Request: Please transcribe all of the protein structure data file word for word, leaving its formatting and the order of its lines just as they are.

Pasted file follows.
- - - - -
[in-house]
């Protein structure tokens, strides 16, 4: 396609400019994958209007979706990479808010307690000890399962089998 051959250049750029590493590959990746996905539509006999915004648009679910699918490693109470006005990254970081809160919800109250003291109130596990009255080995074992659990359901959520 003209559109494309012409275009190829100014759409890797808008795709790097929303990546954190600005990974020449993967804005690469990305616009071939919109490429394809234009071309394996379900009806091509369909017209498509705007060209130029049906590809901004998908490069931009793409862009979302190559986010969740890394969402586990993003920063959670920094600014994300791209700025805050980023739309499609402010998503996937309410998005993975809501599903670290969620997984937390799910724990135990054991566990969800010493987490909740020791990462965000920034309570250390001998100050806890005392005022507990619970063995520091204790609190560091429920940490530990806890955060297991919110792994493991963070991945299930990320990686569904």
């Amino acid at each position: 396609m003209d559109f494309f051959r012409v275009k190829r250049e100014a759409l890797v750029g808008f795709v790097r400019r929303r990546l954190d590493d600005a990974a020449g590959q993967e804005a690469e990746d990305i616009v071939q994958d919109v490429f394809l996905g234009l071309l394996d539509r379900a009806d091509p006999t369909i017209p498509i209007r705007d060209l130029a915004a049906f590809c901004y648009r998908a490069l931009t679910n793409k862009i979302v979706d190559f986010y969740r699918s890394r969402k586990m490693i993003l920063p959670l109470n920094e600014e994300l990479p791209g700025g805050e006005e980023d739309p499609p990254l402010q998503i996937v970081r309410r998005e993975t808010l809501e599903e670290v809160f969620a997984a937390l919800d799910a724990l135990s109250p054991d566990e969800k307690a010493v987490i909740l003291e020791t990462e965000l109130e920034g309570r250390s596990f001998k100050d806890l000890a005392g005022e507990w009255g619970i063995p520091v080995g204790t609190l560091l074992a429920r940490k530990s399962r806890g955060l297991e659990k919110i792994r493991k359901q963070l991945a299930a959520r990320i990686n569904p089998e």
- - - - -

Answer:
[in-house]
């Protein structure tokens, strides 16, 4: 396609400019994958209007979706990479808010307690000890399962089998 051959250049750029590493590959990746996905539509006999915004648009679910699918490693109470006005990254970081809160919800109250003291109130596990009255080995074992659990359901959520 003209559109494309012409275009190829100014759409890797808008795709790097929303990546954190600005990974020449993967804005690469990305616009071939919109490429394809234009071309394996379900009806091509369909017209498509705007060209130029049906590809901004998908490069931009793409862009979302190559986010969740890394969402586990993003920063959670920094600014994300791209700025805050980023739309499609402010998503996937309410998005993975809501599903670290969620997984937390799910724990135990054991566990969800010493987490909740020791990462965000920034309570250390001998100050806890005392005022507990619970063995520091204790609190560091429920940490530990806890955060297991919110792994493991963070991945299930990320990686569904």
């Amino acid at each position: 396609m003209d559109f494309f051959r012409v275009k190829r250049e100014a759409l890797v750029g808008f795709v790097r400019r929303r990546l954190d590493d600005a990974a020449g590959q993967e804005a690469e990746d990305i616009v071939q994958d919109v490429f394809l996905g234009l071309l394996d539509r379900a009806d091509p006999t369909i017209p498509i209007r705007d060209l130029a915004a049906f590809c901004y648009r998908a490069l931009t679910n793409k862009i979302v979706d190559f986010y969740r699918s890394r969402k586990m490693i993003l920063p959670l109470n920094e600014e994300l990479p791209g700025g805050e006005e980023d739309p499609p990254l402010q998503i996937v970081r309410r998005e993975t808010l809501e599903e670290v809160f969620a997984a937390l919800d799910a724990l135990s109250p054991d566990e969800k307690a010493v987490i909740l003291e020791t990462e965000l109130e920034g309570r250390s596990f001998k100050d806890l000890a005392g005022e507990w009255g619970i063995p520091v080995g204790t609190l560091l074992a429920r940490k530990s399962r806890g955060l297991e659990k919110i792994r493991k359901q963070l991945a299930a959520r990320i990686n569904p089998e």